Reticent joy of Palm Sunday

Palm Sunday, which is the Sunday before Easter, celebrates the triumphal entry of Jesus into Jerusalem. He was riding on a donkey. The Bible says, ‘So they took branches of palm trees and went out to meet him, crying out, “Hosanna! Blessed is he who comes in the name of the Lord, even the King of Israel!” (John 12:13). This event begins ‘Passion Week’ or ‘Holy Week’, leading to Good Friday and Resurrection Sunday.

In jubilant mood, the crowd was expecting and anticipating that Jesus would at that time inaugurate the rule of God politically on earth.  But they were wrong. Prior to this entry into Jerusalem, we are told, ‘And when he drew near and saw the city, he wept over it . . .’ (Luke 19:41). Jesus was sorrowful for Jerusalem as He foresaw their rejection of Him, which would eventually lead to His crucifixion.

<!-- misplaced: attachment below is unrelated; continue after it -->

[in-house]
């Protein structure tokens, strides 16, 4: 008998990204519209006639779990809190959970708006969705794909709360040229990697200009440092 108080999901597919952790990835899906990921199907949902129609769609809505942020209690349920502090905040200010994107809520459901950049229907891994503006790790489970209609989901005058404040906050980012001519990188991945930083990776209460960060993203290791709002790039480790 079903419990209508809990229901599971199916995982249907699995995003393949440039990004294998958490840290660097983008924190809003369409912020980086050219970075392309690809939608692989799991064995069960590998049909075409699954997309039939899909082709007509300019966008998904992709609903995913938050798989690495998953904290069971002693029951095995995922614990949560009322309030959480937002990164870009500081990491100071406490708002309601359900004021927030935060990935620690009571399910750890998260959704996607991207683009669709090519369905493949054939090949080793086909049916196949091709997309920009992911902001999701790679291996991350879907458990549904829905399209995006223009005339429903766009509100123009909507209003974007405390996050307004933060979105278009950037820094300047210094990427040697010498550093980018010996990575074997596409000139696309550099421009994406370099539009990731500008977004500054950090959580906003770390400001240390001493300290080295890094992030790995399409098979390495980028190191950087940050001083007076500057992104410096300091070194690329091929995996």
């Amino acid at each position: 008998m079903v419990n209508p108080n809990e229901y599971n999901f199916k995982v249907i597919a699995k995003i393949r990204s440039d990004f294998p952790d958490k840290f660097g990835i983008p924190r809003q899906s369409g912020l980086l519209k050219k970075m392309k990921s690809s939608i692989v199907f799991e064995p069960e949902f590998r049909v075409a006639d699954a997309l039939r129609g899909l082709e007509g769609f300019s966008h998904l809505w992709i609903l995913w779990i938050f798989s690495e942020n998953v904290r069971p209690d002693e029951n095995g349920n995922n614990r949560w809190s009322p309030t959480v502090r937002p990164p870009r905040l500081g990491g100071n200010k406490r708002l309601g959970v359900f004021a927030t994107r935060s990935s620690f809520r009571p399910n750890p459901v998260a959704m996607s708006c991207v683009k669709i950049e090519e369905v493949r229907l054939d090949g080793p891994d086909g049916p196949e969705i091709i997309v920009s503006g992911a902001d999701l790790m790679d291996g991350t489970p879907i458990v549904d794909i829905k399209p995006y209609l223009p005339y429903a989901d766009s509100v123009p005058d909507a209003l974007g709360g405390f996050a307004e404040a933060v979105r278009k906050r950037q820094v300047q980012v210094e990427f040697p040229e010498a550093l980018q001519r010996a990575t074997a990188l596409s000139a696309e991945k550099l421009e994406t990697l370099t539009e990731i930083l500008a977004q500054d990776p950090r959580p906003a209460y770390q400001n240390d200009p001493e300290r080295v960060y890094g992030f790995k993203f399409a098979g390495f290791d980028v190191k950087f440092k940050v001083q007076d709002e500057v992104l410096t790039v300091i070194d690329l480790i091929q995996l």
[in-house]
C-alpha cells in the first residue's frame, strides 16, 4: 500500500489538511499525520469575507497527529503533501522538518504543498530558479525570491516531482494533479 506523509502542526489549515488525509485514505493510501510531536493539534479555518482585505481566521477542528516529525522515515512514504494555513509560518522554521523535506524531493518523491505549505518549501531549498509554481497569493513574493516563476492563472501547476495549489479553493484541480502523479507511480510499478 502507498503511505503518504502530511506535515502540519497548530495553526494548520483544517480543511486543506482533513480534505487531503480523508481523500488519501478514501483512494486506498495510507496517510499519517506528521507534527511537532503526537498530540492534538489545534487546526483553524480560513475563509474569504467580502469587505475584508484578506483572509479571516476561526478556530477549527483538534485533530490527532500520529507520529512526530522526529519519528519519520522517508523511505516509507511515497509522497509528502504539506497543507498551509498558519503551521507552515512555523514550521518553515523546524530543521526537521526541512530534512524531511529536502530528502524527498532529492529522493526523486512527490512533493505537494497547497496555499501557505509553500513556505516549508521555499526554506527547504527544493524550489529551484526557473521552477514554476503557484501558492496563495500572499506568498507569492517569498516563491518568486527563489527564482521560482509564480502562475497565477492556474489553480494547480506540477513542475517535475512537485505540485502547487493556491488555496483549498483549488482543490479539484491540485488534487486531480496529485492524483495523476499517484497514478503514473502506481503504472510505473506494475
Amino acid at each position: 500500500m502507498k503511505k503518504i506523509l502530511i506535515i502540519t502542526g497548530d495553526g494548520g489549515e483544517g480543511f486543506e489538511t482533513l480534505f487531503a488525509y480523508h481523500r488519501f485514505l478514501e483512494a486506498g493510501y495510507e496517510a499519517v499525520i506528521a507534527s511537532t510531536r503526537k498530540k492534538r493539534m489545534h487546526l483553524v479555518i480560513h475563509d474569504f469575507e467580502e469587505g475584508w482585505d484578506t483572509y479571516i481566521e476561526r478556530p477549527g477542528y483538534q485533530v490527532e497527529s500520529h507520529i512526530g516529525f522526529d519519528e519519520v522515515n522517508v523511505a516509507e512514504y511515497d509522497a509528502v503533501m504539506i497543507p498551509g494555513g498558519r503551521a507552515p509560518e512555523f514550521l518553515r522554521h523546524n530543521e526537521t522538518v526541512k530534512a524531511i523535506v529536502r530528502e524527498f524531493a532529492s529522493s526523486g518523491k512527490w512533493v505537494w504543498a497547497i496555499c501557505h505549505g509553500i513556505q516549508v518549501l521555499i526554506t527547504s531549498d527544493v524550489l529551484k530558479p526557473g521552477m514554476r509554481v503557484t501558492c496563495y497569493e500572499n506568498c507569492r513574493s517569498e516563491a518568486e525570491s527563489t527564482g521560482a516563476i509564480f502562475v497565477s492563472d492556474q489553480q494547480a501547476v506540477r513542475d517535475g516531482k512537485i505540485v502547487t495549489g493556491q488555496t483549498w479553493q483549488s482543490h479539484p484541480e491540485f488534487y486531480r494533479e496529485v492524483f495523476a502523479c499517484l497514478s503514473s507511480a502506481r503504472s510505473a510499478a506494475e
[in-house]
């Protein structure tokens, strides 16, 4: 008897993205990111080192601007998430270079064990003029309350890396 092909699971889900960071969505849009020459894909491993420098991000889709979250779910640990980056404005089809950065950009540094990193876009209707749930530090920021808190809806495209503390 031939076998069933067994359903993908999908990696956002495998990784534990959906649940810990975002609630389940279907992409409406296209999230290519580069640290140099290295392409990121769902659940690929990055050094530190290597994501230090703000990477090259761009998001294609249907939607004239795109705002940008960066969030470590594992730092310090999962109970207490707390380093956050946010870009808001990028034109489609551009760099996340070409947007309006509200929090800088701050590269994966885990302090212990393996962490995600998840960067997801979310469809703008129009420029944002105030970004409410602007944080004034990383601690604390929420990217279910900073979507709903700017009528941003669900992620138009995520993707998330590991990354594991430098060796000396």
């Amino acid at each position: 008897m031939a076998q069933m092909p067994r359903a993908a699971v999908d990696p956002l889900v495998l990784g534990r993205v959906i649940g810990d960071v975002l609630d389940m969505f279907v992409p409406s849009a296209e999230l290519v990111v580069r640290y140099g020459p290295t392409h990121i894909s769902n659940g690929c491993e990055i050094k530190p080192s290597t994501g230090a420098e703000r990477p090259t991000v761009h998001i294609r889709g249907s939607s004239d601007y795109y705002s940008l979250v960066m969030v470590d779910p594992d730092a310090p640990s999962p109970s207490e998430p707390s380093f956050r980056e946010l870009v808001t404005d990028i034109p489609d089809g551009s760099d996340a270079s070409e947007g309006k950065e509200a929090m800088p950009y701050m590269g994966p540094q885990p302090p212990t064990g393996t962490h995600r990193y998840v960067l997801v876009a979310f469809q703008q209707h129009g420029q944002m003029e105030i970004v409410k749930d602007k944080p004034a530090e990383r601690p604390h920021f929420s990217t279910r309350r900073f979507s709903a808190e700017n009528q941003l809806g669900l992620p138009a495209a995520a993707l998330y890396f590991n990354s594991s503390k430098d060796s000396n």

Yet, we would be mistaken to think that Jesus had been solely consumed with sadness whilst knowing what was in store for Him. The writer of Hebrews beseeched us – ‘looking to Jesus, the founder and perfecter of our faith, who for the joy that was set before him endured the cross, despising the shame, . . .’ (Hebrews 12:2). What we see in Jesus was sadness mixed with joy, knowing on the one hand what awaited Him, and on the other hand, what His death would accomplish.

Viewing Palm Sunday in the context of the broader redemptive plan, one might see it as the precursor to the ultimate sacrifice and salvation brought about by Jesus’ crucifixion and resurrection. While the immediate events that follow Palm Sunday are solemn, the complete picture of it all is that of a profound sense of spiritual fulfilment and hope.

May we approach this season with reticent joy.

Richard Lai